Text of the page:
Community Based Rehabilitation in Rural India: the Strengths and Weaknesses of Different Models
In October and November 2005 David Werner was invited to India to facilitate three Community Based Rehabilitation workshops in the Creation of Low-cost Technical Aids. These hands-on workshops were attended by local “mediators” of Stichting Liliane Fonds (SLF), a Dutch foundation dedicated to helping disabled children living in difficult circumstances. Since SLF has been assisting disabled children in Mexico through PROJIMO for many years, this was a chance for David to return some of the goodwill. Here he relates the experience and raises questions about different models of Community Based Rehabilitation (CBR).
Contrasting Models of CBR
Today India has hundreds of so-called Community Based Rehab (CBR) programs that are striving, in a wide variety of approaches, to meet the needs of disabled persons living in rural areas and also city slums.
CBR was first conceptualized by the World Health Organization (WHO) in the early 1980s as an inclusive methodology to deinstitutionalize rehabilitation activities and take the front line response to disability out of costly urban “rehab palaces” and into villages and homes.
Initially the WHO model of CBR was precisely—and in some ways rather rigidly—defined. But fortunately, over the last two decades, CBR has evolved to embrace a diversity of approaches. Various models have been designed in response to differing needs and possibilities in different regions and communities. Much can be learned by comparing the strengths and weaknesses of these different approaches.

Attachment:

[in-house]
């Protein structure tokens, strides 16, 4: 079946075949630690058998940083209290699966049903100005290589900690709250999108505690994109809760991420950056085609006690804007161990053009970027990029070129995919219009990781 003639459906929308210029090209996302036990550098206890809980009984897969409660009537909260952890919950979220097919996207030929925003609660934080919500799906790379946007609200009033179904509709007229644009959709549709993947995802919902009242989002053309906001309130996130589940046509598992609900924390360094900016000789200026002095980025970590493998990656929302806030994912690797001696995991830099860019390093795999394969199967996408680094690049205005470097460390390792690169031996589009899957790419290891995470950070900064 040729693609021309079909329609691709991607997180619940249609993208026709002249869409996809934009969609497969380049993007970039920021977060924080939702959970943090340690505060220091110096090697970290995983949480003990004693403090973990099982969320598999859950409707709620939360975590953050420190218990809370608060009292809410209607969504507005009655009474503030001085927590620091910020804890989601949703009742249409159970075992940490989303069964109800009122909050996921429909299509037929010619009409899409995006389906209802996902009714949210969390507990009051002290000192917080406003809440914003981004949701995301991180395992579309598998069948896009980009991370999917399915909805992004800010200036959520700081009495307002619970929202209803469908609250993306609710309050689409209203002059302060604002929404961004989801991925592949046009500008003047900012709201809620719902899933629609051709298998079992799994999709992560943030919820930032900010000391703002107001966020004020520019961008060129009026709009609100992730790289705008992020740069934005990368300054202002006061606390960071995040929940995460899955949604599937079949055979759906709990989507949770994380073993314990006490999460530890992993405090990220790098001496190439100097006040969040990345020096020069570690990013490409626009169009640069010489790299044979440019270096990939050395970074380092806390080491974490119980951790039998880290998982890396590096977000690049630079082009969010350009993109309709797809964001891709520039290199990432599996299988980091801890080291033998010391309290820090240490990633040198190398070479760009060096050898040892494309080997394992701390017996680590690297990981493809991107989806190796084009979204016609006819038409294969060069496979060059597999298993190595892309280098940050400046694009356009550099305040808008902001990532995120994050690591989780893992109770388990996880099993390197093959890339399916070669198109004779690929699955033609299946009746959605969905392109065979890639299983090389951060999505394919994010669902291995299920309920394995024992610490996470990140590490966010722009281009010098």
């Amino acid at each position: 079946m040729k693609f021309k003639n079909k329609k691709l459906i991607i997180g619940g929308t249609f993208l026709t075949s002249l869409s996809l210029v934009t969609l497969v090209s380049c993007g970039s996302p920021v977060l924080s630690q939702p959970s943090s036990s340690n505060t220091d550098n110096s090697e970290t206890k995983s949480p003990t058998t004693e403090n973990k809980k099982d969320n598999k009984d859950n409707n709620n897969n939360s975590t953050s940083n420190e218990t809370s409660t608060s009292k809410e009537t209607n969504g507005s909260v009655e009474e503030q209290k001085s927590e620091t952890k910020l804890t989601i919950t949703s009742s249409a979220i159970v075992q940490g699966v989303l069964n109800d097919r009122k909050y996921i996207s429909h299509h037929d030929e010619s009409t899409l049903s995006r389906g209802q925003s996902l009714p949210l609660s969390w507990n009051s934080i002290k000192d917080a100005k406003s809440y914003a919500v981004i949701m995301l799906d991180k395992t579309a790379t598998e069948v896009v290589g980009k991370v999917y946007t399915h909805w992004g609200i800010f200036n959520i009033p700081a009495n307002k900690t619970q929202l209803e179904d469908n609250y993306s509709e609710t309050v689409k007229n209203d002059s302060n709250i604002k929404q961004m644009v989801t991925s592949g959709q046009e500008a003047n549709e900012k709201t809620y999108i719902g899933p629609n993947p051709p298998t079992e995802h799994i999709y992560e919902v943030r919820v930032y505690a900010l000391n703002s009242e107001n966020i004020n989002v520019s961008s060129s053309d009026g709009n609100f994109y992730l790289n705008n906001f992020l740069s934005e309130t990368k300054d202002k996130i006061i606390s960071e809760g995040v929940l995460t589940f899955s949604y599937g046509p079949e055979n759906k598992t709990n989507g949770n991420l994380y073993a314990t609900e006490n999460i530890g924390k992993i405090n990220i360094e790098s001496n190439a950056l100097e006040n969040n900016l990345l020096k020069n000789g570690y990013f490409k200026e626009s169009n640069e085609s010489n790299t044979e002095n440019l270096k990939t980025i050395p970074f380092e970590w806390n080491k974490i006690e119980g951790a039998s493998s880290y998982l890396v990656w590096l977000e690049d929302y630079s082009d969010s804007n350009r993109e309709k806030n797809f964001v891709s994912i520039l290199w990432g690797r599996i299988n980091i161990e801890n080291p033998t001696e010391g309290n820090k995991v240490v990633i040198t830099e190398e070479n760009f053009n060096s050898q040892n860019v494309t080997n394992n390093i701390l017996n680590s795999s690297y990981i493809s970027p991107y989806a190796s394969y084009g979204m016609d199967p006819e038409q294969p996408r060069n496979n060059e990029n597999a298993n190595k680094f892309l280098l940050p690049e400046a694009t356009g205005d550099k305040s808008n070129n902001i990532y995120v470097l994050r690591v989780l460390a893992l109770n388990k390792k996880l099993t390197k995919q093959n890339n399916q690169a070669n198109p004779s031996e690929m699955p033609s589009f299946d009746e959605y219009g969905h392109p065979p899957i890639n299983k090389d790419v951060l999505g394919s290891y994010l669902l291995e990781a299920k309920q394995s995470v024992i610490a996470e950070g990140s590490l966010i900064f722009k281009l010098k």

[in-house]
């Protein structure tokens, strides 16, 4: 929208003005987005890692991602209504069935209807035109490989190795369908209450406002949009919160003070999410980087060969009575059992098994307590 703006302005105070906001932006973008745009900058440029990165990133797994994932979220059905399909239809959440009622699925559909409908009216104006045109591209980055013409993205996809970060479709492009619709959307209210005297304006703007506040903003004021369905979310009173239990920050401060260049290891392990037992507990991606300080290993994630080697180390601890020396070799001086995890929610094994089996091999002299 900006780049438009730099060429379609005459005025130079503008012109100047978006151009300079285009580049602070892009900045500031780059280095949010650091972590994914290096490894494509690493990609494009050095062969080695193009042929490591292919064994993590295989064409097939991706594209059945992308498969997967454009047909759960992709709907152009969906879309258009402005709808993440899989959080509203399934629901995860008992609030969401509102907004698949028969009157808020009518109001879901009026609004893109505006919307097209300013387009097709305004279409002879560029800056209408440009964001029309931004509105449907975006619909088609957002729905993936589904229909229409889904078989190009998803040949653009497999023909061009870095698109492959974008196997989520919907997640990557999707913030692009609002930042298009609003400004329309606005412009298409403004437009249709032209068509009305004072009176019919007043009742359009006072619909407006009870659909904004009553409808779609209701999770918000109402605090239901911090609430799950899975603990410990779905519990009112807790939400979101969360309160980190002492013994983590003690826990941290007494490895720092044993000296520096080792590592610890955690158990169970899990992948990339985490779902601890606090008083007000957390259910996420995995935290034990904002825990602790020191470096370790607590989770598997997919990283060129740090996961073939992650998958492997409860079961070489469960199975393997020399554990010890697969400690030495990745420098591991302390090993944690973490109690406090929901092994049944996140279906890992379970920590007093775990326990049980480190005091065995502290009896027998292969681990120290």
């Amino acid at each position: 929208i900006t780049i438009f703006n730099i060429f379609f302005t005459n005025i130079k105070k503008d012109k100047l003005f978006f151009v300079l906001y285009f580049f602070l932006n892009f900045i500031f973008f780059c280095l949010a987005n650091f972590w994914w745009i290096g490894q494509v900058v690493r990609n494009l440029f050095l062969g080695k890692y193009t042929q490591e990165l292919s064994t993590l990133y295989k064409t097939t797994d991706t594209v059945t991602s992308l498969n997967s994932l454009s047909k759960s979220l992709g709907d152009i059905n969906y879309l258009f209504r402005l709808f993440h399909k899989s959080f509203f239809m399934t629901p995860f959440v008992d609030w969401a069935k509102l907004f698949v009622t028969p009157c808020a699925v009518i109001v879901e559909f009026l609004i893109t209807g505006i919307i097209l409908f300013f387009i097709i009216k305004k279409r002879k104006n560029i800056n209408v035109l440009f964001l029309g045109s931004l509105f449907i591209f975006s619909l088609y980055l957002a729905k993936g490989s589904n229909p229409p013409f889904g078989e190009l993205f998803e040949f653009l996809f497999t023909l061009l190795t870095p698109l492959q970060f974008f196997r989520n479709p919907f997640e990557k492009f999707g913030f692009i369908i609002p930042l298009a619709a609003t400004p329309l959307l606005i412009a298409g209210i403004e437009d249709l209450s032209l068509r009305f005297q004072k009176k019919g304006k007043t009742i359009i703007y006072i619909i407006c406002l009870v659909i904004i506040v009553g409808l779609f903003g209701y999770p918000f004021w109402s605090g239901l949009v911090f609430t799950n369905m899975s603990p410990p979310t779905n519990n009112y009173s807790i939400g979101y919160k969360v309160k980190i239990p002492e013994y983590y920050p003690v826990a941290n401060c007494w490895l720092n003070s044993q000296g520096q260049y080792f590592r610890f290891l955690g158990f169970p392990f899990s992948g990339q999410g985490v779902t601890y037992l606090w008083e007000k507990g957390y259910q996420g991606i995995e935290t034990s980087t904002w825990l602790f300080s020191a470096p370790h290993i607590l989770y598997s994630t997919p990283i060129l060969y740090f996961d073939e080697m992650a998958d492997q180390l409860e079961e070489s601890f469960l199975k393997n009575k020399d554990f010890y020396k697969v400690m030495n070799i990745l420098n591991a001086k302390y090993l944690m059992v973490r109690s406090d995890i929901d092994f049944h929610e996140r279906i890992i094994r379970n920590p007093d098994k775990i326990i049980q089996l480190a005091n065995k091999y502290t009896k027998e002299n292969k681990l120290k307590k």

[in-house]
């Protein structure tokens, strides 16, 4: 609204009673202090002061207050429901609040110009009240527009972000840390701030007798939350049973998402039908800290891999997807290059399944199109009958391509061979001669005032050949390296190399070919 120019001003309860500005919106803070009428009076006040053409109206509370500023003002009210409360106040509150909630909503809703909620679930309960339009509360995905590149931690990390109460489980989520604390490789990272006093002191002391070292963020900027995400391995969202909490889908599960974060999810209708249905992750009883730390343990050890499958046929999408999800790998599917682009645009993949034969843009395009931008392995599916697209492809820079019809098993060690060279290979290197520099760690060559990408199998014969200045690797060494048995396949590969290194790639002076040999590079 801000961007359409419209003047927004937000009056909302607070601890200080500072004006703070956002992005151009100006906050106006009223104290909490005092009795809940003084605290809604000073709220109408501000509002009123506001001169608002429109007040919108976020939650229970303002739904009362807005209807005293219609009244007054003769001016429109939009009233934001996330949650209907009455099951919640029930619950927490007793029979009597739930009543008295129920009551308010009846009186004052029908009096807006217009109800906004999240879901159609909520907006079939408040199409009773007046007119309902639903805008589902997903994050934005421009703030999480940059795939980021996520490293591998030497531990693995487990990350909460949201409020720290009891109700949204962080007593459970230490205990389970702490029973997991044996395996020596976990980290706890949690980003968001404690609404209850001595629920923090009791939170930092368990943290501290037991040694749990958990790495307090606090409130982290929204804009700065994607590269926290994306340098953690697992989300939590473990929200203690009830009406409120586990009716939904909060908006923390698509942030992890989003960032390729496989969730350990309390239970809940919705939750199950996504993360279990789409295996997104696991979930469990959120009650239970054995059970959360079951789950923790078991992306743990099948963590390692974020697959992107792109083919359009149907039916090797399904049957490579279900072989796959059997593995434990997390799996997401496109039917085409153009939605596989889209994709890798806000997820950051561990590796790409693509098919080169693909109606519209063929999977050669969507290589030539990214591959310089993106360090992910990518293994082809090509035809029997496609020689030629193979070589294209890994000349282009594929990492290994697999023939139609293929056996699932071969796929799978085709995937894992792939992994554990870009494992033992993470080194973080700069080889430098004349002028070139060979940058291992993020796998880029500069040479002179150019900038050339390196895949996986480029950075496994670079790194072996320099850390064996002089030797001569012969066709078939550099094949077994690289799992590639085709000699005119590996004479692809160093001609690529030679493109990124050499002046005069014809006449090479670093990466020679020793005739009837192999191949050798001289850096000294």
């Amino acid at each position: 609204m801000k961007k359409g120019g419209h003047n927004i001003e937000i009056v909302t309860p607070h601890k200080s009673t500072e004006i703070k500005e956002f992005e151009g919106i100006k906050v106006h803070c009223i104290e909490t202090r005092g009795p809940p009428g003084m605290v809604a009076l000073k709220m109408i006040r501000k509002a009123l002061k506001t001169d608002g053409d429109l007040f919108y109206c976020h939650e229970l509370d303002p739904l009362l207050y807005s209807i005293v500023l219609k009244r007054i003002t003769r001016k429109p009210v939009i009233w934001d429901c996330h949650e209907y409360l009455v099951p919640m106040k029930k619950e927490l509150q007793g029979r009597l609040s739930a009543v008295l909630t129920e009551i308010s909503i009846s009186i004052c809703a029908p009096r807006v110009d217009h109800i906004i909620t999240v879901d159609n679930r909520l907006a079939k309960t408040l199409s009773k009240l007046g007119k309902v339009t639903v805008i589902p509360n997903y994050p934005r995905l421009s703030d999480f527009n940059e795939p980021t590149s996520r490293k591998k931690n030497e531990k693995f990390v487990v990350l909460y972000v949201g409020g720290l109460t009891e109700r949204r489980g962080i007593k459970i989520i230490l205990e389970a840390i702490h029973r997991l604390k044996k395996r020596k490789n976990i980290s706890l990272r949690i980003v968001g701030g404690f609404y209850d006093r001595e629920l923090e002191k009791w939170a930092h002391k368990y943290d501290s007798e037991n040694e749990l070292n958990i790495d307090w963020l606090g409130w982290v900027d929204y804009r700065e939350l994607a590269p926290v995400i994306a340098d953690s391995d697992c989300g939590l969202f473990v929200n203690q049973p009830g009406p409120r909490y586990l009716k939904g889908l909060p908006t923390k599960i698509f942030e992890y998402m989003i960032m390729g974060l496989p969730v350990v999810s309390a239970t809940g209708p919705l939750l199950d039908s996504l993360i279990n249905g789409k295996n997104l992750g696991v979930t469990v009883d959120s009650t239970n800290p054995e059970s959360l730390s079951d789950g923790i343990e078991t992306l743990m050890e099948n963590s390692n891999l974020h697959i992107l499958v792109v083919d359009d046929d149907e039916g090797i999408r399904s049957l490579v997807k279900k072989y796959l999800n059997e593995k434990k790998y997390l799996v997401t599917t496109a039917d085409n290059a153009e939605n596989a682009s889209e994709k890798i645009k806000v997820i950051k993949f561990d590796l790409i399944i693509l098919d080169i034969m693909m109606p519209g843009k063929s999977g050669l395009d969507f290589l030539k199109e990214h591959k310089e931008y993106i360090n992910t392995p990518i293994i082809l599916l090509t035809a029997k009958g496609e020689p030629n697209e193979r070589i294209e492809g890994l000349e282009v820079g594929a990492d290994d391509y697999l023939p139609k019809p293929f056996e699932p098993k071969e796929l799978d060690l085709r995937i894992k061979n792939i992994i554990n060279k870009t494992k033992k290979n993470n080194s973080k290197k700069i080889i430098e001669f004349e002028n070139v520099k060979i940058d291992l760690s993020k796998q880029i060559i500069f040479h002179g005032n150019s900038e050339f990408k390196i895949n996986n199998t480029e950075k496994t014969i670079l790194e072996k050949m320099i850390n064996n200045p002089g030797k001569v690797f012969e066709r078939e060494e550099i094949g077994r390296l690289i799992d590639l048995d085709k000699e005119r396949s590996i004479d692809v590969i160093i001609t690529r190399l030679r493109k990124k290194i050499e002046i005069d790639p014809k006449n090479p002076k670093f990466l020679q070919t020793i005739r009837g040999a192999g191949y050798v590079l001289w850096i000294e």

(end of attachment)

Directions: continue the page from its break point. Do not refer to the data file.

On my recent visit to India, the three workshops I facilitated—in northern, central, and southern India—were coordinated by NGOs following quite different models of CBR, each with respective strengths and weaknesses:
The first workshop was held in the village center of Vikash CBR Program, located among the “hill tribes” in the District of Koraput in the central eastern state of Orrisa. Koraput is reputed to be the poorest district in India, and its tribal people, belonging to the so-called “scheduled castes,” are among the nation’s most marginalized. The combination of poverty, malnutrition, endemic diseases (especially malaria), and congenital defects due to inbreeding contribute to high rates of disability.
The second workshop, organized by Jan Vikas Samiti, a development program, was held in the Kiran Village Rehabilitation Centre, in a rural area 2 hours from Varanasi (formerly Benares) in Uttar Pradesh. These two programs collaborate in a CBR initiative in the surrounding rural area.
The third workshop, held in Nalgondo near Hyderabad, was coordinated by the Network of Persons with disAbilities Organizations of Andhra Pradesh, (NPdO) which runs a “human rights” approach to CBR rural area.
Let us look at the strengths and weaknesses of these initiatives.